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For middle school and up, some terms that are useful to know when discussing aerophones (wind instruments).


The brass and woodwind sections of the orchestra - all the instruments that one blows into to produce a sound - are called the wind instruments , or winds . The technical term for these instruments is aerophones . There are several basic terms that you need to know in order to discuss wind instruments and the playing of wind instruments. Some of the most common are introduced here.

Mouthpieces: getting the sound started

In most wind instruments, the air is blown into the instrument at or near one end of the tube and exits at the other end. The place where the air is blown in is the mouthpiece . It is often detachable from the instrument, allowing the player to use the same mouthpiece on different instruments, or different mouthpieces on the same instrument, as needed. The sound vibration usually begins at the mouthpiece, and wind instruments are classified by mouthpiece types.

Reed instruments use small, rectangular pieces of reed plants (the pieces are called simply reeds ) in their mouthpieces. The reed vibrates very quickly, opening and closing the end of the instrument like an incredibly fast valve. When the rapid puffs of air coming through this "valve" cause a sympathetic vibration of the air in the body of the instrument, the result is a woodwind sound. When they don't, the result is a squeak familiar to all reed players. In a single-reed instrument, the reed vibrates against the mouthpiece. In a double-reed instrument, two pieces of reed vibrate against each other.

In flute-type instruments, a narrow airstream vibrates quickly over and under a sharp edge. (Please see Flutes for more about how this type of mouthpiece works.)

In brass instruments, the players lips vibrate against each other and against the rim of a cup mouthpiece . Note that an instrument is classified as brass not because it is made of metal, but because it has this type of mouthpiece, which relies on vibrating lips.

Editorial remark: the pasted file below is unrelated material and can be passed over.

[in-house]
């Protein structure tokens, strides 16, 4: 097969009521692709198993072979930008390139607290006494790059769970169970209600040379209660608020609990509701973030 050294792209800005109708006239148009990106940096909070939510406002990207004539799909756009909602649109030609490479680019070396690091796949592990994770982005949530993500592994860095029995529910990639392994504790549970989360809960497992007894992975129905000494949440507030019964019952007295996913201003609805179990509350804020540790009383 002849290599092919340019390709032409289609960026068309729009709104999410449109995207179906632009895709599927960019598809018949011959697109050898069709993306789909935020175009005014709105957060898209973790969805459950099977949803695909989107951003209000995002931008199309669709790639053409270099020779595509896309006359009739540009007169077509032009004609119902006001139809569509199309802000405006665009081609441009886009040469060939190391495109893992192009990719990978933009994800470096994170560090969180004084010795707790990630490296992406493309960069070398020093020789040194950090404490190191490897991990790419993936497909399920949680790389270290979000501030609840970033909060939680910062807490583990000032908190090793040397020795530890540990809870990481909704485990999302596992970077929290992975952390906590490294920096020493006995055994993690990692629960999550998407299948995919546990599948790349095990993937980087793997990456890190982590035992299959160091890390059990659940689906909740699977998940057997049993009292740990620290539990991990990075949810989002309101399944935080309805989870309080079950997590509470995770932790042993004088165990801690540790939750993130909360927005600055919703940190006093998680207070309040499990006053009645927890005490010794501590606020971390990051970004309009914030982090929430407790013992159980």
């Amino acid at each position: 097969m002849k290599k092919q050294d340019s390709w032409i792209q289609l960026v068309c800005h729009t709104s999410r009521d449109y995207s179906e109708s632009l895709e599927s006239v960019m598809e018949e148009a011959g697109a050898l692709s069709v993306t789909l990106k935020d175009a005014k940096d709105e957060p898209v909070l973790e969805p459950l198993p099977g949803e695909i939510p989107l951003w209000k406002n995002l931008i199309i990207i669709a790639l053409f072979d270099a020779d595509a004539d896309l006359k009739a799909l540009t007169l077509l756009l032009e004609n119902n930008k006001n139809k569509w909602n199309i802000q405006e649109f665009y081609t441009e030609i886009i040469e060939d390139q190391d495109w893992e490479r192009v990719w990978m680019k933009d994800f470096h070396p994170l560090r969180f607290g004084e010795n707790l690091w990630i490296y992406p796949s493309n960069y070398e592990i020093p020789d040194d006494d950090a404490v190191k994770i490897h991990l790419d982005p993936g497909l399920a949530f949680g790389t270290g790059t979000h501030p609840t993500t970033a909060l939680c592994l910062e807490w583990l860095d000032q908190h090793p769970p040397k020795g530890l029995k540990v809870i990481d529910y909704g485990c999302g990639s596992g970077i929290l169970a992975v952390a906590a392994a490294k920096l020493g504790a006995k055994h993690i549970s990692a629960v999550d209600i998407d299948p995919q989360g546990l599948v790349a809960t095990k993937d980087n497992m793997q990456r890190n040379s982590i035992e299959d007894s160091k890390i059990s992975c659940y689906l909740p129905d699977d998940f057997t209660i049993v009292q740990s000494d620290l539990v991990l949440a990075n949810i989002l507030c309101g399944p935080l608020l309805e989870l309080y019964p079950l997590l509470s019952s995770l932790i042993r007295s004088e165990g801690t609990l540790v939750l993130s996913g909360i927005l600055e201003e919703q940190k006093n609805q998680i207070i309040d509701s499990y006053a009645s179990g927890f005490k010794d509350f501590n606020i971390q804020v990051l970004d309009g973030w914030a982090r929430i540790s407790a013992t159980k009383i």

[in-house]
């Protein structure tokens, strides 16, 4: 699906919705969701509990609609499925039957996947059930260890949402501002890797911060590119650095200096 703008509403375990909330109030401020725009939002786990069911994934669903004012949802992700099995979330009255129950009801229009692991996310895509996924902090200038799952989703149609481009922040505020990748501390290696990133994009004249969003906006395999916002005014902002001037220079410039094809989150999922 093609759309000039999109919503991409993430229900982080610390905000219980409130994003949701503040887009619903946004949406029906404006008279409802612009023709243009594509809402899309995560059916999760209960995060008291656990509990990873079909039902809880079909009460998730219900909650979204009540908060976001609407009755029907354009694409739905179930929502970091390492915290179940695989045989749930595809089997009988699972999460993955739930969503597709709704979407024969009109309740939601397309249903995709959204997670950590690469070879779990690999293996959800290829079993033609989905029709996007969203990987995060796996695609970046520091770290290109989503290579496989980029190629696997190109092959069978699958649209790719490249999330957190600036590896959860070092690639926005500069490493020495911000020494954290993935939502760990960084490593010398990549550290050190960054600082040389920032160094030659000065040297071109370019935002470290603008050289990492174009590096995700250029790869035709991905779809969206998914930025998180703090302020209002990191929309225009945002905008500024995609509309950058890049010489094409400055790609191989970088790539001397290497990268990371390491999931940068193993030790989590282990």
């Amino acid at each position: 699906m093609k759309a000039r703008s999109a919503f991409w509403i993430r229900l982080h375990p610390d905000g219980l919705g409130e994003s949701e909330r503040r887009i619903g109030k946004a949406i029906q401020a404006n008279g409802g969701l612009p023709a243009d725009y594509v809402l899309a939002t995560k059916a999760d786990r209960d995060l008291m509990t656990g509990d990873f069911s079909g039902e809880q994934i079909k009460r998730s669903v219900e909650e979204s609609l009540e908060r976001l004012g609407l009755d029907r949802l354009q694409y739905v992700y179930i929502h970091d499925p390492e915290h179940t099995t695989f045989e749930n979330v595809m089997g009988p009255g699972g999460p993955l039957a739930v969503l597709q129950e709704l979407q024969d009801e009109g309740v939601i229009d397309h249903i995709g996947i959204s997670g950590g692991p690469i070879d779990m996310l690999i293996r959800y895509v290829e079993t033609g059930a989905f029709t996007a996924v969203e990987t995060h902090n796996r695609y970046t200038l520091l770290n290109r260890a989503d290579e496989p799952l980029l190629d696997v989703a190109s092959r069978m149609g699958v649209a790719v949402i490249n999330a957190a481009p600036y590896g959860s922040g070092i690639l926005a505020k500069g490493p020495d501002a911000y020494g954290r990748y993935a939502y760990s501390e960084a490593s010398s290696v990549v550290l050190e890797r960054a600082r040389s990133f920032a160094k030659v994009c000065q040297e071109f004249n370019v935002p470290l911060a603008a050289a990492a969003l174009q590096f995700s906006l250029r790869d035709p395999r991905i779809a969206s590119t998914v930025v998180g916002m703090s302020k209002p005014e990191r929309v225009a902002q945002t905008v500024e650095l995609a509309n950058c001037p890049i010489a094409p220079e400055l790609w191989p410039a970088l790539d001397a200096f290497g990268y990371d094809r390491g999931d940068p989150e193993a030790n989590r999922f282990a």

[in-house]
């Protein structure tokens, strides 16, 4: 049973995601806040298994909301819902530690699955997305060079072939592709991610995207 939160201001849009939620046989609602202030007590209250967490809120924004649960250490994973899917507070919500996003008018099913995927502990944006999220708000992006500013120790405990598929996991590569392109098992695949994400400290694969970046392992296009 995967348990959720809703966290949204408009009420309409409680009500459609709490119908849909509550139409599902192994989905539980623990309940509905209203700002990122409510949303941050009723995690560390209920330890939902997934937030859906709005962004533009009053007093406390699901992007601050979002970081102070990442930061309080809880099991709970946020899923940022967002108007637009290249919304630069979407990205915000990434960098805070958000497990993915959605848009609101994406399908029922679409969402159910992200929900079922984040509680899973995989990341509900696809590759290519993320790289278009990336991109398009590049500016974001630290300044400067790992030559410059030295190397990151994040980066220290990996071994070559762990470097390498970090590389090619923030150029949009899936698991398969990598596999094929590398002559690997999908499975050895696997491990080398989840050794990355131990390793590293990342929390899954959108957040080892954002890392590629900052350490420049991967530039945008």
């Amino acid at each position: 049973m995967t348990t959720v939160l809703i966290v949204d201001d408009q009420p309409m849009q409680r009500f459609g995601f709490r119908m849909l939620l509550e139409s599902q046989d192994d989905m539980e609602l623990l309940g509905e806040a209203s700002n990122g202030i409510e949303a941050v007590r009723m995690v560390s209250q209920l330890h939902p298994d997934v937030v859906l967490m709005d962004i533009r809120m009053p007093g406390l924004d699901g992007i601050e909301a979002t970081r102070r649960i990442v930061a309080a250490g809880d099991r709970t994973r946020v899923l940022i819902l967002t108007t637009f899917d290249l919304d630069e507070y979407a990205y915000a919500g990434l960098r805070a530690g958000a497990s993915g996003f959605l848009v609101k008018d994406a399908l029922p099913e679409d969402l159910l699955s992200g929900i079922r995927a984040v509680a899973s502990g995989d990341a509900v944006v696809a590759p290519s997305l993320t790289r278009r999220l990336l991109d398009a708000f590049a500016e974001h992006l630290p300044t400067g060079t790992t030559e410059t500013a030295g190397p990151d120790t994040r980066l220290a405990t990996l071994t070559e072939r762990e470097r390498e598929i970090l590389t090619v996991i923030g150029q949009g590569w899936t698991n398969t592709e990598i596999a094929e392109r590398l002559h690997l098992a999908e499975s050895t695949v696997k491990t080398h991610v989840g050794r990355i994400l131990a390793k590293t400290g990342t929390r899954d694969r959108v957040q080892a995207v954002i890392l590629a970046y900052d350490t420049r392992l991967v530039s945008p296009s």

In all of these cases, the mouthpiece vibration is the original vibration that the rest of the instrument picks up, magnifies, and turns into a pretty sound.

Bells and bores: the shape of the instrument

Most wind instruments are vaguely tube-shaped, because a long, thin column of air is a good place to set up a standing waves of air . The properties of this standing sound wave inside the instrument are what give the sound its pitch , its dynamic level (loudness or softness), its harmonics , and its timbre (color). So an instrument's sound depends mostly on the size and shape of the tube that the air moves through.

Interestingly, whether the tube is straight or bent into circles or ovals doesn't seem to affect the sound much, although a very sharp bend in the instrument does affect the sound a little. Whether an instrument is straight or bent into circles usually depends on what's easiest for the musician to hold and the instrument-maker to shape.

The air enters the instrument at the mouthpiece (see above ). After a length of tube which widens gradually or hardly at all, the other end of the instrument often flares abruptly. This flared section at the end of the instrument is the bell . The bell can be quite large and gradual, as in a French horn , or small and abrupt, as in a trumpet, or even narrowing, as in a bassoon.

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Source:  OpenStax, Understanding your french horn. OpenStax CNX. Apr 03, 2006 Download for free at http://cnx.org/content/col10219/1.4
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